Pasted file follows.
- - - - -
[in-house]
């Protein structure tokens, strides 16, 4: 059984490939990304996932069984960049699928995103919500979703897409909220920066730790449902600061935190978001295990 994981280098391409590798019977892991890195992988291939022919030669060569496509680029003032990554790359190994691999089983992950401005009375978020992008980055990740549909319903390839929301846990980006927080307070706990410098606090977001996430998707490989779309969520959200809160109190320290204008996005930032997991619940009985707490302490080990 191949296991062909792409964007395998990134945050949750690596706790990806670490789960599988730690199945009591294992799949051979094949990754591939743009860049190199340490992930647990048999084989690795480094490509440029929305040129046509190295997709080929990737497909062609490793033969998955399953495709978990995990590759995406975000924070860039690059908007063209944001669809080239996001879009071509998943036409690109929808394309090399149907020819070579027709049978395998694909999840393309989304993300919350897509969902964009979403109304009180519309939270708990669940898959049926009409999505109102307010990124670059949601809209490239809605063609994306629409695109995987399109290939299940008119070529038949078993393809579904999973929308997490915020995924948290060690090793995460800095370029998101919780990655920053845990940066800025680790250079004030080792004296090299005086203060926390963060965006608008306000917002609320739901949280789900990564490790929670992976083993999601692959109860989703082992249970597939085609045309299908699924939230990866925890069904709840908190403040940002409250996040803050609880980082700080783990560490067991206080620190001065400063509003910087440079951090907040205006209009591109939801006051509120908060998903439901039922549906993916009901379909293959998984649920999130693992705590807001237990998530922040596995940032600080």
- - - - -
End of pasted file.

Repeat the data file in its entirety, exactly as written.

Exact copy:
[in-house]
């Protein structure tokens, strides 16, 4: 059984490939990304996932069984960049699928995103919500979703897409909220920066730790449902600061935190978001295990 994981280098391409590798019977892991890195992988291939022919030669060569496509680029003032990554790359190994691999089983992950401005009375978020992008980055990740549909319903390839929301846990980006927080307070706990410098606090977001996430998707490989779309969520959200809160109190320290204008996005930032997991619940009985707490302490080990 191949296991062909792409964007395998990134945050949750690596706790990806670490789960599988730690199945009591294992799949051979094949990754591939743009860049190199340490992930647990048999084989690795480094490509440029929305040129046509190295997709080929990737497909062609490793033969998955399953495709978990995990590759995406975000924070860039690059908007063209944001669809080239996001879009071509998943036409690109929808394309090399149907020819070579027709049978395998694909999840393309989304993300919350897509969902964009979403109304009180519309939270708990669940898959049926009409999505109102307010990124670059949601809209490239809605063609994306629409695109995987399109290939299940008119070529038949078993393809579904999973929308997490915020995924948290060690090793995460800095370029998101919780990655920053845990940066800025680790250079004030080792004296090299005086203060926390963060965006608008306000917002609320739901949280789900990564490790929670992976083993999601692959109860989703082992249970597939085609045309299908699924939230990866925890069904709840908190403040940002409250996040803050609880980082700080783990560490067991206080620190001065400063509003910087440079951090907040205006209009591109939801006051509120908060998903439901039922549906993916009901379909293959998984649920999130693992705590807001237990998530922040596995940032600080």